C. Ocwen's Actions Were Deceptive and Unconscionable.
(1) Ocwen has authority to modify Sealy Davis's loan (RR 4, p. 63);
Deutsche Bank's representative also testified:
Q: If Ocwen approved Sealy Davis for a forbearance plan, according to your testimony, then under the agreement with Mr. Madole's client, Deutsche Bank, that would be deceptive, correct?
(RR. 3, p. 144).
D. Ocwen's Violation of The Texas Debt Collection Act is "Actionable" Under the DTPA.
[*17] E. The DTPA Violations, and Debt Collection Act Violations, Were a Producing and Proximate Cause of Plaintiff's Damages.
F. The Evidence Factually Supports the Award of Mental Anguish.
I became extremely irritated. I go to the point where I don't know what was going to happen day after day. I became extremely worried not only about the house, but about myself because I wasn't myself. I didn't want to talk to anybody and I kind of secluded myself in the house. I stopped going to church. I was just sort of withdrawn like. (RR 5, p. 98).
[*19] [**33] A: I became so hysterical, my blood pressure went up and I had to lay down. And two or three hours later, I don't know who it was, someone knocked on the door. And I got behind the bed - I became afraid, and I wouldn't answer the door. And I got behind the bed and hid in the house.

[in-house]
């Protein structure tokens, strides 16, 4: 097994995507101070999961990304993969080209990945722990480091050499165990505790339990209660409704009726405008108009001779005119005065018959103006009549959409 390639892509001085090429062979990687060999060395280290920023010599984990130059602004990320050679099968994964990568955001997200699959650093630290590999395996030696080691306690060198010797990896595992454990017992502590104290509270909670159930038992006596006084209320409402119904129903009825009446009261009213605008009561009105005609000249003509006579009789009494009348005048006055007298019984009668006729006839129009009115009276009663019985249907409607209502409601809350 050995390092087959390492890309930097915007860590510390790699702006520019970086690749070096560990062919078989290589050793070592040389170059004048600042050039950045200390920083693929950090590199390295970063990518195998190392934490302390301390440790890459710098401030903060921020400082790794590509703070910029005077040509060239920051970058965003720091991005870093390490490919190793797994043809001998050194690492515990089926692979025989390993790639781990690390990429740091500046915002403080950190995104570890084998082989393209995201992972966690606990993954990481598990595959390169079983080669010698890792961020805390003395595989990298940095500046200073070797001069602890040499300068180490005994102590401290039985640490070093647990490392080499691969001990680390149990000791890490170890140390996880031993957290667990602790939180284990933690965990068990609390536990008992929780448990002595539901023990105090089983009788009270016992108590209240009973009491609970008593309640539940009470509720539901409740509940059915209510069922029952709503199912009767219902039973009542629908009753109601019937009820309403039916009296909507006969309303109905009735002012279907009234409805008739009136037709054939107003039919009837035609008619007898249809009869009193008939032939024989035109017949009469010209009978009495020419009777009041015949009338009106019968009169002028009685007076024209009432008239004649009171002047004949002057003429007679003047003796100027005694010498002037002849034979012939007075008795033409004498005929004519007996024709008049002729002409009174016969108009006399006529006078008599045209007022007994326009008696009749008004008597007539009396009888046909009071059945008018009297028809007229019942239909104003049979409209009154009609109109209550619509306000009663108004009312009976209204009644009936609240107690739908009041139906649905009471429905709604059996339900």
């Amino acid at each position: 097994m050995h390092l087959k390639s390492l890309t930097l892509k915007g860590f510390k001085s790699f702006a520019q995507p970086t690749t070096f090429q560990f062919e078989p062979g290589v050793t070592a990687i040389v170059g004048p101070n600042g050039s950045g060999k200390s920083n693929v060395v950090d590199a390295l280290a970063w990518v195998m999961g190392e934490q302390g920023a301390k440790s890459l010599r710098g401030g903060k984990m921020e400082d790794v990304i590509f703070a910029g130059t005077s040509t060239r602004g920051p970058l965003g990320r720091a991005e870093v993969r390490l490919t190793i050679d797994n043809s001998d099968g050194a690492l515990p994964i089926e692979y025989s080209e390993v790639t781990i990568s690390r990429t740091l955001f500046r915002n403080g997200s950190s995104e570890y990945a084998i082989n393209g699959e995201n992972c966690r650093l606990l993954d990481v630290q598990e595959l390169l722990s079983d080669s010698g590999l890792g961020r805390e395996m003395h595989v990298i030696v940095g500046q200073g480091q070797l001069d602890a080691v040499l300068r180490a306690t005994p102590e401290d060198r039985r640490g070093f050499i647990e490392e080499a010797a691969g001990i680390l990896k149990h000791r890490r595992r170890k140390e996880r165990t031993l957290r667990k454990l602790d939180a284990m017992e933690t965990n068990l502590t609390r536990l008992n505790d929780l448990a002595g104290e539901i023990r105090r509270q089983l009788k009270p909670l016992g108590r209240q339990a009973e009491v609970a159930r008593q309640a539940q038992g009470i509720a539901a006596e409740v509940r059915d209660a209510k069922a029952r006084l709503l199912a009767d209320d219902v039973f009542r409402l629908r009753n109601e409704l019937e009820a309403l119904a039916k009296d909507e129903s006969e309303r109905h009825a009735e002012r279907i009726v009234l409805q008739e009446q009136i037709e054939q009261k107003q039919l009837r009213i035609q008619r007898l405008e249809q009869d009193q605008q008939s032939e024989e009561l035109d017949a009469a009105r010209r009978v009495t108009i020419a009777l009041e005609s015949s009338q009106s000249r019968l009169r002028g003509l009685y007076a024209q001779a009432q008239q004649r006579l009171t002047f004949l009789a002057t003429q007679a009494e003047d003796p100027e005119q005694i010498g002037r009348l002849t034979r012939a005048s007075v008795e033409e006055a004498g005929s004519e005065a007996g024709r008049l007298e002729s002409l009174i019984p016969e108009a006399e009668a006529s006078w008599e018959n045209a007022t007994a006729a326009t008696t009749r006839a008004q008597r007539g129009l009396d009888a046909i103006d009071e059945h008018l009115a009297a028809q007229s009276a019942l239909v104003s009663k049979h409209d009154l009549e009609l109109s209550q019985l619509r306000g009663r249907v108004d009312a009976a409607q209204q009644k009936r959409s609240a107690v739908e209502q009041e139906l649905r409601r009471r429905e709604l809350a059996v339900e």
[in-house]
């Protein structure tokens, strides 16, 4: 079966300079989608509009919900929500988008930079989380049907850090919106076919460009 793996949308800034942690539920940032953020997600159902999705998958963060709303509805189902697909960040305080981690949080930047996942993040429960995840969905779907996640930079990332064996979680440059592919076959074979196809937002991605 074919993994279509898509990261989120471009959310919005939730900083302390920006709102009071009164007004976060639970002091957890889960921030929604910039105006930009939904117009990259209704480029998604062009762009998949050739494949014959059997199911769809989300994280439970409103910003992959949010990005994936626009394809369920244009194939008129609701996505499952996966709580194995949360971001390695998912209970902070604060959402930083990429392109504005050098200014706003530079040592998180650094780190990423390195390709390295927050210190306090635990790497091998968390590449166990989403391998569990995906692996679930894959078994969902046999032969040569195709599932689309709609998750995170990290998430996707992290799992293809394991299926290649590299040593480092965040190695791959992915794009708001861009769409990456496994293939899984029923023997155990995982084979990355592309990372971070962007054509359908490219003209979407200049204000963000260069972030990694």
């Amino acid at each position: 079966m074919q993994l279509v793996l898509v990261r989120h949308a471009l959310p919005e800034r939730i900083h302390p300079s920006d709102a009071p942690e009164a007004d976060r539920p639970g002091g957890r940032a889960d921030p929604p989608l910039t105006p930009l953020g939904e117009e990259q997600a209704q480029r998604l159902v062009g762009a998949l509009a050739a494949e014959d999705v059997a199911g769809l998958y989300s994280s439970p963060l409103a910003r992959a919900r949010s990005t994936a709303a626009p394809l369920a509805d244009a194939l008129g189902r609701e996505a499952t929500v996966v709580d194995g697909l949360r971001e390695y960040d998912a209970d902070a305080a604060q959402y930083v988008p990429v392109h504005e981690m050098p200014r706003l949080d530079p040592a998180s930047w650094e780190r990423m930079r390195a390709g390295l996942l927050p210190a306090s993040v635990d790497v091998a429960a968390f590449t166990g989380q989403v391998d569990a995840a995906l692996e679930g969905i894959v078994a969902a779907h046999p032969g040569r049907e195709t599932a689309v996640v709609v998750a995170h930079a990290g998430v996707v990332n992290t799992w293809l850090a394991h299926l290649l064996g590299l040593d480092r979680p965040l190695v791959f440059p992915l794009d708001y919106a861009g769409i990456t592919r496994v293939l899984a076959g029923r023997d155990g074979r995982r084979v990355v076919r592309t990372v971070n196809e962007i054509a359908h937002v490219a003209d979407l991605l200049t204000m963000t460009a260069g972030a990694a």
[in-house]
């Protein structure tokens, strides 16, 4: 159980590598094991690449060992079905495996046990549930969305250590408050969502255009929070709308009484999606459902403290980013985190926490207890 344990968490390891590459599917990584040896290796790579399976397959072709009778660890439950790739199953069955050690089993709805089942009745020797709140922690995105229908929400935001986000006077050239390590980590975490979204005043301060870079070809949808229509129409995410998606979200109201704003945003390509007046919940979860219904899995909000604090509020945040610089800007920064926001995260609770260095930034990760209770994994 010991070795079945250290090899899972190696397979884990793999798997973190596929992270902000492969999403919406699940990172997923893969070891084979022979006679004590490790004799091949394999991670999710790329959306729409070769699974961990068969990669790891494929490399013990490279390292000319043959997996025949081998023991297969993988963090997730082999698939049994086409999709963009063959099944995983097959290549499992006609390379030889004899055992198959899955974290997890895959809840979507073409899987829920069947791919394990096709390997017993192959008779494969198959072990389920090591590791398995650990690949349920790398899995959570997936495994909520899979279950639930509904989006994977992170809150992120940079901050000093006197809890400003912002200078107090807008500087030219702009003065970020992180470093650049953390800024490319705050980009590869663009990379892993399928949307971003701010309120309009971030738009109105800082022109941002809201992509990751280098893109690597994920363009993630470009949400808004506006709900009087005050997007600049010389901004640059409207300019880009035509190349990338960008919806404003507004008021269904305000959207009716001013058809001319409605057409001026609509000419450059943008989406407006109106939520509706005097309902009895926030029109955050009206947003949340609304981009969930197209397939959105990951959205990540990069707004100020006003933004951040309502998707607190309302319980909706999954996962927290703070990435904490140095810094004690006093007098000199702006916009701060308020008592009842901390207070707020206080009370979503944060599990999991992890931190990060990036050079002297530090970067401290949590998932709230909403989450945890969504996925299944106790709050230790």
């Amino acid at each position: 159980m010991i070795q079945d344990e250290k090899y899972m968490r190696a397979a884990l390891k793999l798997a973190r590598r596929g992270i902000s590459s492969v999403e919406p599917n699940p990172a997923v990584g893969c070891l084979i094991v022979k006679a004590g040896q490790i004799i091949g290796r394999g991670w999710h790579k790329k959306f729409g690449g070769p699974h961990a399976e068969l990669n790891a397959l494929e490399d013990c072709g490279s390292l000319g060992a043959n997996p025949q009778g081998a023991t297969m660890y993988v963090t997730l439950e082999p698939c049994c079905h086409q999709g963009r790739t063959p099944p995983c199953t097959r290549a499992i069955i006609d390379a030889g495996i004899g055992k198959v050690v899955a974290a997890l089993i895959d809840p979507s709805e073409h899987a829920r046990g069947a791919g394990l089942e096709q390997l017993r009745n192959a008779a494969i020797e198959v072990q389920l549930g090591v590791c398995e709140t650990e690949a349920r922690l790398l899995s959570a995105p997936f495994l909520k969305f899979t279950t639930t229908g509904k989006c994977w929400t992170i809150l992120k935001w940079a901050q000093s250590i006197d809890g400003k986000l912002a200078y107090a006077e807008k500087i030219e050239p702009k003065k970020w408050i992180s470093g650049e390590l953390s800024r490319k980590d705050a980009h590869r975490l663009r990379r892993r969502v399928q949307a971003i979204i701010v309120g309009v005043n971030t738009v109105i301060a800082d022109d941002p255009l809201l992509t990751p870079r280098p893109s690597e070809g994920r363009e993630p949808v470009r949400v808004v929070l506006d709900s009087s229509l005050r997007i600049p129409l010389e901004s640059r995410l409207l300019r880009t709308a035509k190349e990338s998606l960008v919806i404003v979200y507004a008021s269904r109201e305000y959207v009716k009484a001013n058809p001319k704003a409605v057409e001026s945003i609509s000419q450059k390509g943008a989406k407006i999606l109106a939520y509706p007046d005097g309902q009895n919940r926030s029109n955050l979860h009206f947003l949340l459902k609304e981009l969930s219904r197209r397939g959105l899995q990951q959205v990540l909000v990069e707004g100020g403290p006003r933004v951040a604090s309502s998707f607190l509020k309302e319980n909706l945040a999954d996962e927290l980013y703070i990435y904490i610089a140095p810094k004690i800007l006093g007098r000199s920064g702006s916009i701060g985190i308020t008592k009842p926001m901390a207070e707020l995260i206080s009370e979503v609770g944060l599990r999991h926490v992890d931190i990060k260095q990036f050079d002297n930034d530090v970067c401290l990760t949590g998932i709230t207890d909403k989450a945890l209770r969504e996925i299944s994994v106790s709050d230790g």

(RR 5, p. 107-108).
I was getting calls back in Dallas when my mother was just getting sick and stuff and they were calling me in. And I was asking her, "Why is all these incidents happening? Why you always wind up in the emergency room and blood pressure up?" And she call telling me they were threatening to take her home, this and that.
(RR 4, p. 27). There was other testimony by Ms. Davis's daughter [**34] regarding mental anguish that was heard by the jury. (RR 4, pp. 29-30, 35).
G. Factually Sufficient Evidence Supports Plaintiff's Texas Debt Collection Act Claim.
When the servicing agent of Ocwen started sending payments back after the bankruptcy was filed, they are required under the bankruptcy law to accept those payments. When they sent them back to her, they charged her a late fee and never gave her credit by reducing that late fee. She also made two other payments which were on the list over there that they never gave her credit for.
[*22] (RR 7, pp. 54-55).
A. The Attorneys' Fees Were Reasonable, Particularly in Light of Actions Taken by Ocwen in Enjoining Plaintiff's Case.
B. Plaintiff's Attorneys' Fees Were not Required To be Segregated Because of Intertwined Claims.
A. Bankruptcy Filing Does Not Bar Post-Petition Chapter 7 Claims.
B. None of the Elements of Judicial Estoppel or Collateral Estoppel or Res Judicata are Met in This Case.
One of the things that I thought was significant in the trial, one of the most memorable moments that occurred, when I heard what I heard and I looked up and I could see that it made the same impression on every lawyer in the room because I could see it in their eyes, it was during Luke Madole's argument when in fact he told the jury that if they prevailed basically she wouldn't be kicked out for at least three or four days, a certain length of time. And I had the impression that might have been why, what I suspected [**49] that might be where the jury came up with the idea of awarding a little over 11 million dollars in damages.
(Supp. RR Vol. 1, p. 28 - entitled motions, April 12, 2006).